Migrate Spring Cloud applications to Azure Spring Cloud

This guide describes what you should be aware of when you want to migrate an existing Spring Cloud application to run on Azure Spring Cloud.

Pre-migration

To ensure a successful migration, before you start, complete the assessment and inventory steps described in the following sections.

If you can't meet any of these pre-migration requirements, see the following companion migration guides:

  • Migrate executable JAR applications to containers on Azure Kubernetes Service (guidance planned)
  • Migrate executable JAR Applications to Azure Virtual Machines (guidance planned)

Inspect application components

Determine whether and how the file system is used

Find any instances where your services write to and/or read from the local file system. Identify where short-term/temporary files are written and read and where long-lived files are written and read.

Note

Azure Spring Cloud provides 5 GB of temporary storage per Azure Spring Cloud instance, mounted in /tmp. If temporary files are written in excess of that limit or into a different location, code changes will be required.

Read-only static content

If your application currently serves static content, you'll need an alternate location for it. You may wish to consider moving static content to Azure Blob Storage and adding Azure CDN for lightning-fast downloads globally. For more information, see Static website hosting in Azure Storage and Quickstart: Integrate an Azure storage account with Azure CDN.

Dynamically published static content

If your application allows for static content that is uploaded/produced by your application but is immutable after its creation, you can use Azure Blob Storage and Azure CDN as described above, with an Azure Function to handle uploads and CDN refresh. We've provided a sample implementation for your use at Uploading and CDN-preloading static content with Azure Functions.

Determine whether any of the services contain OS-specific code

If your application contains any code with dependencies on the host OS, then you'll need to refactor it to remove those dependencies. For example, you may need to replace any use of / or \ in file system paths with File.Separator or Paths.get.

Switch to a supported platform

Azure Spring Cloud offers specific versions of Java and specific versions of Spring Boot and Spring Cloud. To ensure compatibility, first migrate your application to one of the supported versions of Java in its current environment, then proceed with the remaining migration steps. Be sure to fully test the resulting configuration. Use the latest stable release of your Linux distribution in such tests.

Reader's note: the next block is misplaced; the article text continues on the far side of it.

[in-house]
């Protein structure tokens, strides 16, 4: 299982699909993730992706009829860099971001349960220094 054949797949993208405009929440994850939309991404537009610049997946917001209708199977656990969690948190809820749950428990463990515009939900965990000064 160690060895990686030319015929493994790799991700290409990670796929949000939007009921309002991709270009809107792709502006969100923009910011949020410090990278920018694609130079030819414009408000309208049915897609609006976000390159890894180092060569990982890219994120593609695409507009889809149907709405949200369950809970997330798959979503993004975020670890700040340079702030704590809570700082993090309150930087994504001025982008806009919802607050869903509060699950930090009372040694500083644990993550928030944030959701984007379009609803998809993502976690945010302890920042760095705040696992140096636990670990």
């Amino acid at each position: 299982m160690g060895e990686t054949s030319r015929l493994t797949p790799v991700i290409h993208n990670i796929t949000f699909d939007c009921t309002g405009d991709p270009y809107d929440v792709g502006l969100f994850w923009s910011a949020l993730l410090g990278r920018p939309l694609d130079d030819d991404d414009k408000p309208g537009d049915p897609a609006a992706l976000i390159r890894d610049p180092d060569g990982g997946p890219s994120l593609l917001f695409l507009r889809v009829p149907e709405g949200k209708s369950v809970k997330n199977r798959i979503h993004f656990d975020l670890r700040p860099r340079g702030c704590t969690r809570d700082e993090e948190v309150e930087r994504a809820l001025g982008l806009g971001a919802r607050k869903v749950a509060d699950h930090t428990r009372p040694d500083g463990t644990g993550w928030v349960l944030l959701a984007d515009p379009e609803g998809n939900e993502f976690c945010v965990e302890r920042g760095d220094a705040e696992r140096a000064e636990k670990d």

Note

This validation is especially important if your current server is running on an unsupported JDK (such as Oracle JDK or IBM OpenJ9).

To obtain your current Java version, sign in to your production server and run the following command:

java -version

For supported versions of Java, Spring Boot, and Spring Cloud, as well instructions for updating, see Prepare a Java Spring application for deployment in Azure Spring Cloud.

Identify Spring Boot versions

Examine the dependencies of each application being migrated to determine its Spring Boot version.

Maven

In Maven projects, the Spring Boot version is typically found in the <parent> element of the POM file:

    <parent>
        <groupId>org.springframework.boot</groupId>
        <artifactId>spring-boot-starter-parent</artifactId>
        <version>2.2.6.RELEASE</version>
        <relativePath/> <!-- lookup parent from repository -->
    </parent>
Gradle

In Gradle projects, the Spring Boot version will typically be found in the plugins section, as the version of the org.springframework.boot plugin:

plugins {
  id 'org.springframework.boot' version '2.2.6.RELEASE'
  id 'io.spring.dependency-management' version '1.0.9.RELEASE'
  id 'java'
}

For any applications using Spring Boot 1.x, follow the Spring Boot 2.0 migration guide to update them to a supported Spring Boot version. For supported versions, see Prepare a Java Spring app for deployment.

Identify Spring Cloud versions

Examine the dependencies of each application you're migrating to determine the version of the Spring Cloud components it uses.

Maven

In Maven projects, the Spring Cloud version is typically set in the spring-cloud.version property:

  <properties>
    <java.version>1.8</java.version>
    <spring-cloud.version>Hoxton.SR3</spring-cloud.version>
  </properties>
Gradle

In Gradle projects, the Spring Cloud version is typically set in the "extra properties" block:

ext {
  set('springCloudVersion', "Hoxton.SR3")
}

You'll need to update all applications to use supported versions of Spring Cloud. For a list of supported versions, see Prepare a Java Spring app for deployment.

Identify log aggregation solutions

Identify any log aggregation solutions in use by the applications you are migrating.

Identify application performance management (APM) agents